The internet is a wonderful thing. For those of us that grew up without Google, getting information required you to go to your public or university library. (I know I just dated myself with that statement. ?)
For many of us who want to start our writing career, we get stuck on how to quickly start a freelance writing business. You know it takes time to grow a business, and the whole process seems overwhelming.
But there are just a few things you need to start making money. You can even do these things while working your day job until you make enough money to say sayonara to your 9-5.
Now you’re going to run into the naysayers who say it isn’t possible to make enough money writing online to survive. Sorry, they’re wrong. You can make a comfortable living as a freelance writer thanks to the internet.
I’m living proof since I make more writing from home than I ever did as a police officer which is so sad when you think about it, but the internet allows you to extend your reach to more people than ever before.
The First Step to Start a Freelance Writing Business
Do I write while I work full-time or quit my 9-5? Now, is an interesting question, and the answer may differ depending on many factors. First, what is your current state of employment? If you don’t have a job or just lost yours, you’ll likely be more driven to start making money quickly unless you don’t mind being broke.
I personally value all kinds of stability in my life. It took me longer than some to leave my desk job to starting writing from home, and I just need part-time money to supplement my disability.
But I waited too long because I didn’t push myself. My journey could have been a lot quicker if had just gone ahead and took the plunge. But I’m not a risk-taker, freelance work is not exactly the stable paycheck that you’re used to. I’m also not spontaneous, as I’m a planner. This combination of personality traits both helped and hurt my transition process.
It was worth it to me to take things slow while being financially stable; otherwise, I would have been a ball of nerves. Work with your personality, not against it.
But the freedom is so amazing. The freedom to work with the clients you want to, the freedom to work when and where you want to; it’s so incredible and I just can’t recommend doing it enough).
So, to be successful, create a business plan. Now since we’re starting quickly and building our business as we go, it doesn’t have to be too complex.
Set a date to quit your full-time job and a timeline to work towards it. Some transition slowly like I did while others just quit. Well into my freelance career, I’m STILL connected to my old job in an instructor/consultant capacity. Others severe ties completely. It depends on your personality and preferences as well as the relationship with your current employer.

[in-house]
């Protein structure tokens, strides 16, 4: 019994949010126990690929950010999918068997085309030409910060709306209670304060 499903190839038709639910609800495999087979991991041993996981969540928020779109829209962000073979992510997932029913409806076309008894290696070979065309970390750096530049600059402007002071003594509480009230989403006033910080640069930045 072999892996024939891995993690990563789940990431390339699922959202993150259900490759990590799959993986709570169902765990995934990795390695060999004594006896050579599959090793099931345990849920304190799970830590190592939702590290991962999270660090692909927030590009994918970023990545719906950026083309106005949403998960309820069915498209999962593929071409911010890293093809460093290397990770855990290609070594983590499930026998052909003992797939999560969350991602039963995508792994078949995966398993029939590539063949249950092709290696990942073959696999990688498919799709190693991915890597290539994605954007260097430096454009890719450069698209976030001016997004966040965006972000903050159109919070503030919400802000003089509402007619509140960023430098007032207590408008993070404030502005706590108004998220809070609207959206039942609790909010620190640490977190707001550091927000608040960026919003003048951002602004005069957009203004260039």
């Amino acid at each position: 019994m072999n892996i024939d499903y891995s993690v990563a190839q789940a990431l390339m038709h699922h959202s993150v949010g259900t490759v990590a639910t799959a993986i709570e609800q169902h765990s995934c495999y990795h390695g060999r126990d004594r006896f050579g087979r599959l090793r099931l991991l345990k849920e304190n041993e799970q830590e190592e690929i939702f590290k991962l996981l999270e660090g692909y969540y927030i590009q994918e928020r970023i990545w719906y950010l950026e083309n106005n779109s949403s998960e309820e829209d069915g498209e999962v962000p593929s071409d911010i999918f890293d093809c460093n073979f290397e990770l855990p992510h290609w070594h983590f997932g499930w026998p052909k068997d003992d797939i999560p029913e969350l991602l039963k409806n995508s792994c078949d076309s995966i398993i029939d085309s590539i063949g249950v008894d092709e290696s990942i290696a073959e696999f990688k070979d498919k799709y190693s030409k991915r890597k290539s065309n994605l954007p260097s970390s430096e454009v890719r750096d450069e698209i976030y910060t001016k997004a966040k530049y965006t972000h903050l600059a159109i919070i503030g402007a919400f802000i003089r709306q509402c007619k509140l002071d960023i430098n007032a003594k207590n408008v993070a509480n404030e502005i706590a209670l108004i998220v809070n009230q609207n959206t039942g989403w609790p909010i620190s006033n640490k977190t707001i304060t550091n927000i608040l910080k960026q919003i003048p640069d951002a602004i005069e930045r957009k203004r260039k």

Also, keep finances in mind. I hate numbers, but I love to create budgets. I know, I’m weird. You need to track your income and expenses and then figure out things you’re willing to give up or eliminate so you can leave your 9-5 as soon as possible.
Stop getting those Starbucks coffee and pack your lunch. Is it worth giving up manicures or pedicures for the freedom to work from home sooner? Keep these things in mind when setting a date to leave your full-time job.
If you do decide to cut ties abruptly and just jump into your freelance writing career, you won’t have the luxury of time on your side. So, when you go through the following steps, you need to establish yourself quickly and be flexible.
You’ll probably discover quickly if the niche you picked is profitable. If you’re not making money, you need to switch gears quickly.
Pick a Profitable Niche
A niche is a specialty topic. You know as a writer you’ll be starting a service-based business so what do you want to write about? Perhaps you want to write about dating and relationships, a very profitable BROAD niche. You need to narrow your scope and perhaps pick to write about dating for divorced people over 60.
Narrowing down my niche was one of the hardest parts for me. I took me a YEAR. No lie! I wavered back and forth between something in law enforcement since that was my background and helping aspiring writers.
I eventually picked both. Now, I wouldn’t advise that to start because that means essentially starting two businesses and THAT was HELL. So, I STRONGLY advise against that for now.
However, you don’t have to pick a topic related to your background. You don’t need a college degree or tons of experience. Just as Jorden over at Creative Revolt. She had her first $5,000 month just four months after getting fired from her job with no degree and no experience! All you really need is the desire to learn and ability to research and find information on the topic you want to write about.
If you want to learn more about starting a profitable niche, check out my blog post, How to Choose the Best Profitable Niche for Your Blog.
Conduct Market Research
Once you pick a niche, you need to conduct market research on it to see if it’s viable. Do this before investing money so that the only thing you’ve wasted is time. Start by Googling your topic and see what comes back in search engines. If your topic is non-existent, there could be a real need for it, or it’s a flop.
My niche of security and law enforcement doesn’t bring back much, but I’m on LinkedIn and know that’s where my ideal customer or avatar hangs out. I researched further on social media to see if my ideal customer was out there. It turns out there aren’t many writers in my niche with the expertise that I have.
Google trends is another good place to start your market research. It’s easy to navigate and provides insight into what is popular now.
BuzzSumo is another awesome tool. You can see content creation trends and see who’s behind them. It helps explain the motivation behind each trend.
Online groups, such as Facebook. Join the groups that your ideal client would and then see what their pain points and challenges are. You may be surprised at the information you find here.
Job boards are fabulous places that help with market research because you can see what businesses are looking for writers and the type of projects, they need, such as blog articles, case studies, etc. Job boards are great sources of freelance writing gigs, especially when you first start out.
Other critical sources of marketing information if you want to write for publications include:
- Public libraries
- Trade associations, local businesses, manufacturers
- Online stores
- Newsagents and stands